Road riding at night- thoughts? advice?

It sounds super dangerous to me. Maybe doing laps around a residential area with zero traffic? I’d stay off main roads.

Do you have trails near you? I’ve had friends who mountain bike at night all the time.

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Hope are amazing for warranty on lights. Reliability is an issue with lights, dropping them, damaging cables etc, so the warranty from Hope is great, along with a massive battery with something like 4 hrs at full chat ~ 1500 lumens not fake with the R4. Also have the rear light, the District+, which is 135 lumens, but all in the red end of the spectrum, so it seems brighter. The other thing is the colour of the front light…Hope produces an even white beam. Buy right, buy once etc.

the Bontrager Flare R rear light has a really disruptive pattern, that I’d recommend… for riding anytime, even during the day. Also, I use a tiny bar-end mirror made by Beam called the Corky… frankly I think this is better than the Varia, bc I see cars approaching, and can deviate my line to provide them space and/or even draw their attention if it appears they aren’t providing me enough space. If you have a friend or loved one who’d be OK with you sending them a live location (say, through WhatsApp or something via your phone), I’d recommend that as well.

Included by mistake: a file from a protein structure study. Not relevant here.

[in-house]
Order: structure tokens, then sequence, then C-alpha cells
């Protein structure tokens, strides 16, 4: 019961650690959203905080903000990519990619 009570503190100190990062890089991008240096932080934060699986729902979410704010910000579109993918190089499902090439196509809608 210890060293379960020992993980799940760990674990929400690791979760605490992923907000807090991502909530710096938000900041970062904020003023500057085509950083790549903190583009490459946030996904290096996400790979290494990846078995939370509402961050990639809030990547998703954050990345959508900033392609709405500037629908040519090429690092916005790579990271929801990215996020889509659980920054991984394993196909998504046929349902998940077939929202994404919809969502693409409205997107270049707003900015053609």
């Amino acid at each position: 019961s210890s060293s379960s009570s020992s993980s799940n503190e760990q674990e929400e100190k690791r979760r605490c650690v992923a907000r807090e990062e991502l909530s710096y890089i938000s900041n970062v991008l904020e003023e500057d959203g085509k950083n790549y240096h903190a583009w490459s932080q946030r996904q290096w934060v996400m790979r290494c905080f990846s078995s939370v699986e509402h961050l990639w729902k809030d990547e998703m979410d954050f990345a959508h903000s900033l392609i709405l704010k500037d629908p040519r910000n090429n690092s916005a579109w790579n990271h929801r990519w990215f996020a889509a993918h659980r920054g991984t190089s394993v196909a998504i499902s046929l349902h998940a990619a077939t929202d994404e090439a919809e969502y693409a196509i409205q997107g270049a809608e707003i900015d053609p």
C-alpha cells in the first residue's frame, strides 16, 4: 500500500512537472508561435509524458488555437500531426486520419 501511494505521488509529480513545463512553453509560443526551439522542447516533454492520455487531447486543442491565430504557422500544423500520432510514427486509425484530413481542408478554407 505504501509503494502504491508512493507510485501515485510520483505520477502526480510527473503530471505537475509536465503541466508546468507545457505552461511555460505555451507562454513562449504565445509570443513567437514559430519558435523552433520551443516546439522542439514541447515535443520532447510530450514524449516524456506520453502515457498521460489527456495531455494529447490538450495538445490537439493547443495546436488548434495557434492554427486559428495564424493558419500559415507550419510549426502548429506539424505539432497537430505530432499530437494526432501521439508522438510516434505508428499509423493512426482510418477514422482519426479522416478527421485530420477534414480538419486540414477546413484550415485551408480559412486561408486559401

All right! Welcome to the world of night riding, @toribath !! I love riding under a moonlit sky through an almost empty country side…or bathed in the sodium glow of a deserted cityscape. It’s awesome!

Rest easy! It’s a thousand times safer to ride @ ~3am than it is to ride during the day. Primarily because interactions are a couple orders of magnitude lower. If you don’t encounter a car it can’t run you over! But also you will be safer because when you do encounter a car it will be more likely to notice you. You will actually be MORE VISIBLE on the road at that time than during the day…and you will be the only thing going on for other commuters to notice.

But, @toribath, I don’t know if I like that 12a to 2a time for riding. There can be a lot of drunks making their way home during that time…depending on what the ‘last call’ laws are in your area. So keep that in mind.

GEAR…here is what I use:

rear lights:
On each chainstay:

On the seatpost:

front light:

This light:
With this dispersion lens:
Battery stuffed in this top tube bag:

ankle straps:
(put the little one around your ankle. put the big one around your bicep)

Somebody else in this thread recommended a reflective gilet. I don’t always wear one but think it’s a great idea. Here is what I use:


I once rode along a small country lane at night, and could see the rear lights of a slow moving car quite far ahead of me. A couple of seconds later, I realised they were actually the rear lights of two cyclists riding next to each other, directly in front of me! At that point I was only about 30m behind them - luckily I wasn’t in a car.

As a result, I prefer to have my rear light flashing, especially when riding with others…

This was my first thought - I would imagine many more drunks at this time vs. the 4:30 AM bliss I have experienced.

Also, definitely be on the look out for wildlife. I have confused a number of deer on the road before - dangerous for both of us!